The strategy was introduced at UUKi’s annual Go International conference, on April 25 in London, and outlines six objectives the sector will seek to achieve the goal.
In 2014/15, 6.6% of full-time, first degree, undergraduate, UK-domiciled students undertook an international placement, either studying or working, as part of their degree, according to HESA data.
“Initially we were looking at just increasing the proportion [of students] who spend some time overseas”
The numerical target of doubling this proportion to 13.2% by 2020, said Vivienne Stern, director of UUKi, is both “achievable” and “realistic”.
The first national strategy for outward mobility was launched in 2013. However, there is now a “new urgency” to increase the number of students with overseas experiences, said Stern.
“The decision to leave the European Union, the uncertainty over whether or not we’ll be able to access the Erasmus program in particular and the need to build and maintain political support to invest in supporting outbound mobility, means that I think our strategy has to change,” she said at the event.
This second phase of the national strategy calls for campaigning at the political level for support and investment in outward mobility, added Stern.
Influencing government for UK higher education is one of the strategy’s objectives, along with promoting the benefits of working and studying abroad, and monitoring trends in student mobility.
Building capacity in UK higher education to facilitate outward mobility, sharing best practice in UK higher education, and providing a collective voice for the sector are also among the strategy’s goals.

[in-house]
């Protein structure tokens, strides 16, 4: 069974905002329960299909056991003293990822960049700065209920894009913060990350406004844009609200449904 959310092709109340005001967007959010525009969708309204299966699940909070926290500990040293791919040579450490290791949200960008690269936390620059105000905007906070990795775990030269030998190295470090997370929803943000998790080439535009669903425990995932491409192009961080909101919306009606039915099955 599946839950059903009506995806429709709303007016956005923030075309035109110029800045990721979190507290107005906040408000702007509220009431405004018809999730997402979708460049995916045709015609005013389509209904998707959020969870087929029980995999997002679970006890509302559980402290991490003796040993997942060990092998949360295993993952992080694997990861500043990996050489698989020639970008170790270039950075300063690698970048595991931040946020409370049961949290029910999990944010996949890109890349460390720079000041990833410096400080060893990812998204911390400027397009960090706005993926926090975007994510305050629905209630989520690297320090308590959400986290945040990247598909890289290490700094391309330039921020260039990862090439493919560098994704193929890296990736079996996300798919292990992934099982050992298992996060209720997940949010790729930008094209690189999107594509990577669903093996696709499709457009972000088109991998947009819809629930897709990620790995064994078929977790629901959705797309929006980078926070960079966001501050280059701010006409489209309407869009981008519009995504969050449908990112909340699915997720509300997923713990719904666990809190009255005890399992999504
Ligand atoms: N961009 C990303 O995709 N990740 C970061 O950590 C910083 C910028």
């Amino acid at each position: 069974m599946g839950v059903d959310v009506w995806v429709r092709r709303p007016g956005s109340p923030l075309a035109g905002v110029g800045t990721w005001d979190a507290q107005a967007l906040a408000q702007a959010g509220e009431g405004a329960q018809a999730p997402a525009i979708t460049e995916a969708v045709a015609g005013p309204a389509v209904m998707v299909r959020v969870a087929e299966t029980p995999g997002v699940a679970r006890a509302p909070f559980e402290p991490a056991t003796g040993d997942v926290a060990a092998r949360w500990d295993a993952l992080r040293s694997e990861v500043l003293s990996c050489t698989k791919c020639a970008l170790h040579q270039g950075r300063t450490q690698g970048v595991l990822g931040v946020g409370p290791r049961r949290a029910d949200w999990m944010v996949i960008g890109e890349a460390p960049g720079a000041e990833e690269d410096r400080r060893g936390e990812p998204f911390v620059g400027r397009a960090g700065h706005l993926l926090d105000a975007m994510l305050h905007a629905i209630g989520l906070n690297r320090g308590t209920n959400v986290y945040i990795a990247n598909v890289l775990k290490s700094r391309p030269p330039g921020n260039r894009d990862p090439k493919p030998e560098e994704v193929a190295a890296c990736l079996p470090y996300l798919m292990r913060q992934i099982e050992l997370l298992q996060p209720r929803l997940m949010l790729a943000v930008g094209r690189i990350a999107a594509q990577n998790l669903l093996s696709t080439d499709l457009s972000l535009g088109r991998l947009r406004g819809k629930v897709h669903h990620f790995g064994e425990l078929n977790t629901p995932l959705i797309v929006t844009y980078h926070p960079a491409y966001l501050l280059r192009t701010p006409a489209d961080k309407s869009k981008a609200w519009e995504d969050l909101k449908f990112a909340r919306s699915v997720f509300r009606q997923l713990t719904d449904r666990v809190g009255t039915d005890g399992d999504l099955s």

Having the numerical target will give the sector an extra boost, commented Raegan Hiles, head of outbound mobility programs (HEGlobal and Go International), at UUKi.
“Initially we were looking at just increasing the proportion [of students] who spend some time overseas,” she told The PIE News. “To add some kind of energy through the target though, that is the natural next step.
“Of course we had to work out what the baseline was first, so it’s almost like we couldn’t have done that when we started, but now we can.”
Expanding opportunities for study and work abroad will also be integral to achieving the target, delegates heard.
“Ultimately it’s up to institutions to grow their own mobility, but a large part of what we do is giving them the tools, giving them the information in particular to do that,” said Hiles.
She added that institutions are also looking more at “making sure that underrepresented groups are much more involved”.
UUKi is in the process of developing a report and toolkit on how to widen participation in outward mobility for underrepresented and disadvantaged groups – a cohort, which, according to the latest Gone International report, benefit greatly from a period abroad.
“No one has lost the momentum or the energy behind recognising the bonuses that outward mobility brings”
And continuing to participate in Erasmus+ has been flagged as a priority for the sector in order to maintain strong outbound links. Nigel Carrington, vice-chancellor at University of the Arts London, said the UK needs to “ensure we are part of Erasmus+ post-Brexit”.
“That requires us to be working hard now with David Davis and the Brexit team, to try to emphasise to them … this is about the UK’s commercial and cultural benefit and strength for the future,” he told delegates at the conference.
Hiles said EU partner institutions, meanwhile, have come out in support of continuing to work with UK universities.
“We have a basis for continued participation and continued growth,” she said.
“Yes the years ahead may be challenging, we don’t know what it will look like, but no one has lost the momentum or the energy behind recognising the bonuses that outward mobility brings, and wanting to achieve them.”